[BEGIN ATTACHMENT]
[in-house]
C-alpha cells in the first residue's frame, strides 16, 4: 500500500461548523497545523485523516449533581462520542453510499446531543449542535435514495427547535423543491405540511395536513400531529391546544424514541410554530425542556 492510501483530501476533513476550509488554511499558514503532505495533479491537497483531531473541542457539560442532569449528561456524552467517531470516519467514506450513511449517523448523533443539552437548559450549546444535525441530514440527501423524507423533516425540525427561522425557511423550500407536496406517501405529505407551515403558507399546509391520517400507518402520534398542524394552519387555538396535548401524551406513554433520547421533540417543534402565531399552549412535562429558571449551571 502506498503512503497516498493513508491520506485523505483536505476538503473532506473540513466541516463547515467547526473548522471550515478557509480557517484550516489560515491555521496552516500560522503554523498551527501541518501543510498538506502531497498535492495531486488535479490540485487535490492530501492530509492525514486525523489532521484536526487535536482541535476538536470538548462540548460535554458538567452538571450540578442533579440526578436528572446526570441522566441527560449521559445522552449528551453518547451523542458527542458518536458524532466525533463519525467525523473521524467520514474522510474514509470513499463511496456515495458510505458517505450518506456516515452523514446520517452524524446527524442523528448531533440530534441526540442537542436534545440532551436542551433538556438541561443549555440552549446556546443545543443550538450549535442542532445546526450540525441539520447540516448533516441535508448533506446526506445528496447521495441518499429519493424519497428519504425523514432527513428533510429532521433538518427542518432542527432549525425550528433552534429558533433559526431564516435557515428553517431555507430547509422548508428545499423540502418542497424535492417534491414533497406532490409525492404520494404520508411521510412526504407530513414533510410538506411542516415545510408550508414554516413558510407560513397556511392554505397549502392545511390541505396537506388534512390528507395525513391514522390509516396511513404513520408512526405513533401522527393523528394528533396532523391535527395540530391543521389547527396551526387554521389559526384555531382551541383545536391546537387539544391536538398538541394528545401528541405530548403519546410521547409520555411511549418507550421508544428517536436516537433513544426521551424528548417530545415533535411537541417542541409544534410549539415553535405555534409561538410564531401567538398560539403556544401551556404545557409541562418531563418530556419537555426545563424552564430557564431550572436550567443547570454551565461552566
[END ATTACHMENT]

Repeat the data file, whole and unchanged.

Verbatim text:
[in-house]
C-alpha cells in the first residue's frame, strides 16, 4: 500500500461548523497545523485523516449533581462520542453510499446531543449542535435514495427547535423543491405540511395536513400531529391546544424514541410554530425542556 492510501483530501476533513476550509488554511499558514503532505495533479491537497483531531473541542457539560442532569449528561456524552467517531470516519467514506450513511449517523448523533443539552437548559450549546444535525441530514440527501423524507423533516425540525427561522425557511423550500407536496406517501405529505407551515403558507399546509391520517400507518402520534398542524394552519387555538396535548401524551406513554433520547421533540417543534402565531399552549412535562429558571449551571 502506498503512503497516498493513508491520506485523505483536505476538503473532506473540513466541516463547515467547526473548522471550515478557509480557517484550516489560515491555521496552516500560522503554523498551527501541518501543510498538506502531497498535492495531486488535479490540485487535490492530501492530509492525514486525523489532521484536526487535536482541535476538536470538548462540548460535554458538567452538571450540578442533579440526578436528572446526570441522566441527560449521559445522552449528551453518547451523542458527542458518536458524532466525533463519525467525523473521524467520514474522510474514509470513499463511496456515495458510505458517505450518506456516515452523514446520517452524524446527524442523528448531533440530534441526540442537542436534545440532551436542551433538556438541561443549555440552549446556546443545543443550538450549535442542532445546526450540525441539520447540516448533516441535508448533506446526506445528496447521495441518499429519493424519497428519504425523514432527513428533510429532521433538518427542518432542527432549525425550528433552534429558533433559526431564516435557515428553517431555507430547509422548508428545499423540502418542497424535492417534491414533497406532490409525492404520494404520508411521510412526504407530513414533510410538506411542516415545510408550508414554516413558510407560513397556511392554505397549502392545511390541505396537506388534512390528507395525513391514522390509516396511513404513520408512526405513533401522527393523528394528533396532523391535527395540530391543521389547527396551526387554521389559526384555531382551541383545536391546537387539544391536538398538541394528545401528541405530548403519546410521547409520555411511549418507550421508544428517536436516537433513544426521551424528548417530545415533535411537541417542541409544534410549539415553535405555534409561538410564531401567538398560539403556544401551556404545557409541562418531563418530556419537555426545563424552564430557564431550572436550567443547570454551565461552566